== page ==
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McPherson charged

Former Florida State quarterback arrested on felony and misdemeanor charges for his role in the theft, forgery and cashing of a check.

By BRIAN LANDMAN, Times Staff Writer
© St. Petersburg Times
published November 28, 2002

[AP photo]
Attorneys Benjamin Crump, left, and Daryl Parks, right, escort former Florida State quarterback Adrian McPherson after he posted bail.
TALLAHASSEE -- Police arrested former Florida State quarterback Adrian McPherson on Wednesday afternoon, charging him with a felony and a misdemeanor for his involvement in the theft, forgery and cashing of a $3,500 check from a local business.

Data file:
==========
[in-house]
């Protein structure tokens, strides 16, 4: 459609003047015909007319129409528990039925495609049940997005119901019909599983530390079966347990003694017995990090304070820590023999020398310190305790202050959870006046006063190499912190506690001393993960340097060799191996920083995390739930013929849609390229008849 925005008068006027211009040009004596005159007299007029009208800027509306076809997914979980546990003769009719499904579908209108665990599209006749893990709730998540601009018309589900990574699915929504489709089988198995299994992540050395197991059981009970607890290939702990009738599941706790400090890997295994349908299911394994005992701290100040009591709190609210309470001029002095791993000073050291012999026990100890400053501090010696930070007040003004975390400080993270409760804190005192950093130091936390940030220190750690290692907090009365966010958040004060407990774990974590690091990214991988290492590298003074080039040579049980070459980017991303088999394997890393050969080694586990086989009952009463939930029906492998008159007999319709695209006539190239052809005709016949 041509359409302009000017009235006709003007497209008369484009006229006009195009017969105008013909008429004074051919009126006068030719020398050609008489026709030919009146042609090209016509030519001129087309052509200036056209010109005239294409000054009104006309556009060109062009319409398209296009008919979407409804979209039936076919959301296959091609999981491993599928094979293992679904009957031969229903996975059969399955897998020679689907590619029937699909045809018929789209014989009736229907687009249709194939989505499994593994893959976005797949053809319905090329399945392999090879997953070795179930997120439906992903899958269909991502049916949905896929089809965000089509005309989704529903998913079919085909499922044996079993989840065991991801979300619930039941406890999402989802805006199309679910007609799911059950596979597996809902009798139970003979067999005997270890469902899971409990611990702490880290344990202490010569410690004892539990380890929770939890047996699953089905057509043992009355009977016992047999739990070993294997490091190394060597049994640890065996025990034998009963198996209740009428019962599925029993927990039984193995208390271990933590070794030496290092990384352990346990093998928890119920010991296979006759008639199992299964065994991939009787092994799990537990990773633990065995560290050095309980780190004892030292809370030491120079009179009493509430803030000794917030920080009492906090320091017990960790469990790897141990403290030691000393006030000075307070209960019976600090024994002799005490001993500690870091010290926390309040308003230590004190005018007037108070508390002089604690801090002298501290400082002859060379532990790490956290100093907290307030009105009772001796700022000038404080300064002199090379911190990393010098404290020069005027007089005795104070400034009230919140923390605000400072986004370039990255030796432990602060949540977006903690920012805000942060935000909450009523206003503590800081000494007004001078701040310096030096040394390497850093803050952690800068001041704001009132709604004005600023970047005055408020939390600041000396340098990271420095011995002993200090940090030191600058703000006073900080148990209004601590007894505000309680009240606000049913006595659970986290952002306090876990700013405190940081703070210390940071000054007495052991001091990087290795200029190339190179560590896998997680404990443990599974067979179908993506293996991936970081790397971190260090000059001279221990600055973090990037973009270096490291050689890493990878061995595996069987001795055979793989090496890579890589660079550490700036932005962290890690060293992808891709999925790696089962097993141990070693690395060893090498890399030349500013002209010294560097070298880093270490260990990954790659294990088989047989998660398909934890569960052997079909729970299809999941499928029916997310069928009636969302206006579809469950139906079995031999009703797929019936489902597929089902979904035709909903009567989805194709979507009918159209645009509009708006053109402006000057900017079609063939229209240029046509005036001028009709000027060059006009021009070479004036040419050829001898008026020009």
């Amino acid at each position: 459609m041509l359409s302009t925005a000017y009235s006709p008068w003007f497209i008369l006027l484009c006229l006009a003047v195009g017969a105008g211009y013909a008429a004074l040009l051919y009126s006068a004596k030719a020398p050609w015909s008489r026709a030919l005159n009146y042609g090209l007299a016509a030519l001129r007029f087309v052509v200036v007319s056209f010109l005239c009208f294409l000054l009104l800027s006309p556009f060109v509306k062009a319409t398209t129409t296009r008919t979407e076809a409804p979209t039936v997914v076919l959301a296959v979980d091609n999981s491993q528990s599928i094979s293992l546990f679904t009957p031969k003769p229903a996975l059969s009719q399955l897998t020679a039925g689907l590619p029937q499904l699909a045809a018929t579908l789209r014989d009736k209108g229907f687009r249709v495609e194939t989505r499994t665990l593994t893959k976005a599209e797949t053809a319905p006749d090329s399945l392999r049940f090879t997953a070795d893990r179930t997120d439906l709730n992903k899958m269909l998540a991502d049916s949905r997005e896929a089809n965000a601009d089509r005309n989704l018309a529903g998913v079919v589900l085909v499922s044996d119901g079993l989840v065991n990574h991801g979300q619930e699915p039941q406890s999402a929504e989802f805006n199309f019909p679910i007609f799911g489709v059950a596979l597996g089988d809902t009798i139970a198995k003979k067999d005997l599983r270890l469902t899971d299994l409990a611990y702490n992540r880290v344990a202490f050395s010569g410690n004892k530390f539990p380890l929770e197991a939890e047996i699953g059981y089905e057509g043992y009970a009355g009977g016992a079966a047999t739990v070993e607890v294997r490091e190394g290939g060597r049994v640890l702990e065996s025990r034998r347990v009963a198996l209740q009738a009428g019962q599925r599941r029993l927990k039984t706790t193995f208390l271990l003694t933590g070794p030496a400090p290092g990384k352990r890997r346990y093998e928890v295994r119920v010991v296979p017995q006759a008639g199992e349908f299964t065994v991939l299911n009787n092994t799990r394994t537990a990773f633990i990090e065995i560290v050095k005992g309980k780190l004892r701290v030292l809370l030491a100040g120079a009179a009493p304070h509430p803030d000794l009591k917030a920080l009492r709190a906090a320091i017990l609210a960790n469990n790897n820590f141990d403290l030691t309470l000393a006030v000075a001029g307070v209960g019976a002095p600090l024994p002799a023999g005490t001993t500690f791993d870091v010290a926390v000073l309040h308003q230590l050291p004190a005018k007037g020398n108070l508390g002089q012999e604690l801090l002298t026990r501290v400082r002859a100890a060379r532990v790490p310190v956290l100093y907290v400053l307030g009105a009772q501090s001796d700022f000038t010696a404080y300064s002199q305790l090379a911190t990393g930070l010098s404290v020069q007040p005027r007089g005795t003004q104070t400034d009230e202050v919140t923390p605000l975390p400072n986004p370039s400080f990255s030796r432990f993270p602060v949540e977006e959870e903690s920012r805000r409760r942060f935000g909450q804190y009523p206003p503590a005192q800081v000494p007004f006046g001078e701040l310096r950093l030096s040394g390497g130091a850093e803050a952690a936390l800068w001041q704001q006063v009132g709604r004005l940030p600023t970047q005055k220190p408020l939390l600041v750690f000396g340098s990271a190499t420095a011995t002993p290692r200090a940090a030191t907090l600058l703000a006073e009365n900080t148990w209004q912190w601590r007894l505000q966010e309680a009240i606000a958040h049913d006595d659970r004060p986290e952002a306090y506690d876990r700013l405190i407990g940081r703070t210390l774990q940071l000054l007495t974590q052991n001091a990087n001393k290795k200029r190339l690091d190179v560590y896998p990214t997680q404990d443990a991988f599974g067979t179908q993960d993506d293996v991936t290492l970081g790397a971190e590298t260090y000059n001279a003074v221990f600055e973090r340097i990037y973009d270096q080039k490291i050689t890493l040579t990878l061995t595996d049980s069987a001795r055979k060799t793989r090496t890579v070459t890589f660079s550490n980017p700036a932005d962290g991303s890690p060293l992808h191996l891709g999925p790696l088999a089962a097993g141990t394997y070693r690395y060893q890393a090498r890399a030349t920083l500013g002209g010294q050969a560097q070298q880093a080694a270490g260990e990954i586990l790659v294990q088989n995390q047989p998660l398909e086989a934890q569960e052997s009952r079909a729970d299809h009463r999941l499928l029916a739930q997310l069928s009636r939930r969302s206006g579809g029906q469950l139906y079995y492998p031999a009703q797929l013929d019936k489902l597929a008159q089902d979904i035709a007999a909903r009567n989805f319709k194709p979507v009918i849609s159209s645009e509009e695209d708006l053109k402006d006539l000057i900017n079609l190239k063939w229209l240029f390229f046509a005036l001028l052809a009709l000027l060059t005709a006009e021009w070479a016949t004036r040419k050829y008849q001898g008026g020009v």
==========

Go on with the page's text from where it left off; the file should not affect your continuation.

McPherson, police said, kept all but $30, resulting in the felony grand theft charge, which carries a maximum sentence of five years in prison.

Although Tallahassee Police investigators expected McPherson, 19, to arrive at their office by late morning for questioning, he instead went straight to the Leon County jail, provided a sworn affidavit and was booked. He was released less than an hour later after posting $1,500 bail and returned to his home in Bradenton for the holiday.

"He's very happy he's going home for Thanksgiving," said his attorney, Grady Irvin. "He and his family are happy to move past this phase and move onto the next."

The court phase will center on the stories of McPherson, who told his version in his notarized affidavit and during his news conference Tuesday in St. Petersburg, and Melvin Capers Jr., whom officers arrested in connection with the case Monday.